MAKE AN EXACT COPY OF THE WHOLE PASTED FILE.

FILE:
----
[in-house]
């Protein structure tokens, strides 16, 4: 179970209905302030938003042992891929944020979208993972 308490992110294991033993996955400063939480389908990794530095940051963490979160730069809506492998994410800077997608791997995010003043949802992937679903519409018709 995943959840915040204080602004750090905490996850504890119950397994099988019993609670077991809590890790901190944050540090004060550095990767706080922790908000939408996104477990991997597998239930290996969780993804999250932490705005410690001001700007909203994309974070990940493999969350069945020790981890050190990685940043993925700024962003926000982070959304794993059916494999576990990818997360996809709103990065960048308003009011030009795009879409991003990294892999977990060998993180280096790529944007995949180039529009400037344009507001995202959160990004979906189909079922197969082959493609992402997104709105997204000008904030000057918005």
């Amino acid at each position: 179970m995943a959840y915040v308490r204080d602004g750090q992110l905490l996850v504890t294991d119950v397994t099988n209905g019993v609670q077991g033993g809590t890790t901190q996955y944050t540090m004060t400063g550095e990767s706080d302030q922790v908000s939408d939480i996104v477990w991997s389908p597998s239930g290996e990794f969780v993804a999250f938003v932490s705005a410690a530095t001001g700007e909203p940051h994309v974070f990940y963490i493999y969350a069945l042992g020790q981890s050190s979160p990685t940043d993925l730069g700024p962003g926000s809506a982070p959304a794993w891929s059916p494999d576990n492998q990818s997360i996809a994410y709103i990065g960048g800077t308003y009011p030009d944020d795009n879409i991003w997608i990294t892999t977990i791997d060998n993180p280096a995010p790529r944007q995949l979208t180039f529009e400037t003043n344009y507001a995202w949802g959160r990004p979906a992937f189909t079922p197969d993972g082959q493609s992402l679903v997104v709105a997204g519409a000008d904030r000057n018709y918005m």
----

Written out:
[in-house]
């Protein structure tokens, strides 16, 4: 179970209905302030938003042992891929944020979208993972 308490992110294991033993996955400063939480389908990794530095940051963490979160730069809506492998994410800077997608791997995010003043949802992937679903519409018709 995943959840915040204080602004750090905490996850504890119950397994099988019993609670077991809590890790901190944050540090004060550095990767706080922790908000939408996104477990991997597998239930290996969780993804999250932490705005410690001001700007909203994309974070990940493999969350069945020790981890050190990685940043993925700024962003926000982070959304794993059916494999576990990818997360996809709103990065960048308003009011030009795009879409991003990294892999977990060998993180280096790529944007995949180039529009400037344009507001995202959160990004979906189909079922197969082959493609992402997104709105997204000008904030000057918005």
């Amino acid at each position: 179970m995943a959840y915040v308490r204080d602004g750090q992110l905490l996850v504890t294991d119950v397994t099988n209905g019993v609670q077991g033993g809590t890790t901190q996955y944050t540090m004060t400063g550095e990767s706080d302030q922790v908000s939408d939480i996104v477990w991997s389908p597998s239930g290996e990794f969780v993804a999250f938003v932490s705005a410690a530095t001001g700007e909203p940051h994309v974070f990940y963490i493999y969350a069945l042992g020790q981890s050190s979160p990685t940043d993925l730069g700024p962003g926000s809506a982070p959304a794993w891929s059916p494999d576990n492998q990818s997360i996809a994410y709103i990065g960048g800077t308003y009011p030009d944020d795009n879409i991003w997608i990294t892999t977990i791997d060998n993180p280096a995010p790529r944007q995949l979208t180039f529009e400037t003043n344009y507001a995202w949802g959160r990004p979906a992937f189909t079922p197969d993972g082959q493609s992402l679903v997104v709105a997204g519409a000008d904030r000057n018709y918005m």